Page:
OPEC will hold meeting with other oil producers in April

Oil rally driven by words, not production cuts
Oil rally driven by words, not production cuts

The world's top oil producers are finally meeting to talk about their problems.

OPEC and other major oil producers will meet on April 17 in Doha, Qatar's Minister of Energy & Industry announced Wednesday, confirming an earlier report from CNNMoney.

The number of countries attending has not yet been determined, a Gulf source told CNNMoney.

Crude prices have advanced in recent weeks on expectations that major producers will freeze production in an effort to drain excess supply from the market and boost prices.

Qatar currently holds the rotating presidency of OPEC, and has been trying to build support for an output freeze.

"The proposal is being increasingly supported by both OPEC and non-OPEC countries including Saudi Arabia and Russia," Qatar said in its statement.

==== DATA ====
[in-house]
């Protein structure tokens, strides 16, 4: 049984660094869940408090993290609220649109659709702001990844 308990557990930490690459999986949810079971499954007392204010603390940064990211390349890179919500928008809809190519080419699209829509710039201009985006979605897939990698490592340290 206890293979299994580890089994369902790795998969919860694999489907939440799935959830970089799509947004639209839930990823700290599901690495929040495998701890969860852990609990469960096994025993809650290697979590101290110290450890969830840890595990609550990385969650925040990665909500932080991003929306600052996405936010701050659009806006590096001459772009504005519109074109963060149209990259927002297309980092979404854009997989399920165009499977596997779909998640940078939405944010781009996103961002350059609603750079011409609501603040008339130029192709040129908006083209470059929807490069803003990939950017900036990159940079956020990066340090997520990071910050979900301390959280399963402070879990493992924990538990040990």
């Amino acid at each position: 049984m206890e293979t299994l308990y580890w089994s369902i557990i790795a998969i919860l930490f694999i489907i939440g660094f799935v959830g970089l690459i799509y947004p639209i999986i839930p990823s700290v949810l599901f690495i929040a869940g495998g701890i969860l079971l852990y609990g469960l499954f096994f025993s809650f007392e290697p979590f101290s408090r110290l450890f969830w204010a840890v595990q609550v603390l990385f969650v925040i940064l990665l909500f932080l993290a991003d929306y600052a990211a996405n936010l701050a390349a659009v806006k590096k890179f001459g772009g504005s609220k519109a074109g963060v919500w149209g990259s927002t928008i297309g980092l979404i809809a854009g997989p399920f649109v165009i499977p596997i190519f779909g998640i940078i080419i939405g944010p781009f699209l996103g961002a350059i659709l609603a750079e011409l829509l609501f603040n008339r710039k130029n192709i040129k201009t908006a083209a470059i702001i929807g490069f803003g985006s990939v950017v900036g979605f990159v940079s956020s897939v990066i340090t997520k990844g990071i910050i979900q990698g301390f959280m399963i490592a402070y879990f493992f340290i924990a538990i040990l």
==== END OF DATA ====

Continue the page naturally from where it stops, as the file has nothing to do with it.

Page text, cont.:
Related: Oil prices 'may have bottomed out'

Russia and Saudi Arabia agreed to hold output at January levels last month. But the deal had many conditions. Most importantly, the two said they expected other big oil producers to join in.

But that has not happened yet. Iran called the agreement "a joke," and pledged to boost production now that nuclear sanctions have lifted.

Tehran said again this weekend it wouldn't participate in any production freeze agreement until it is pumping four million barrels per day.

After a meeting in Tehran Tuesday with his Iranian counterpart, Russia's Energy Minister Alexander Novak said he shared the view that Iran is in a "special situation" after years of sanctions, according to Reuters.

Both the IEA and OPEC said in the last week that 600-700,000 barrels of non-OPEC production will leave the market in 2016 due to the price collapse. A freeze, sources suggest, will assist in rebalancing the market by the end of the year.

Related: What oil freeze? Saudi Arabia and Russia pump more

The latest oil market data reveal that both Russia and Saudi Arabia ramped up their oil production in February, despite talk about supply caps.

Analysts say the global market is still massively oversupplied, and predicts the oil glut will persist throughout 2016. OPEC forecasts global demand to grow to 94.23 million barrels a day in 2016 from 92.98 million in 2015.

-- Ivana Kottasova contributed reporting.

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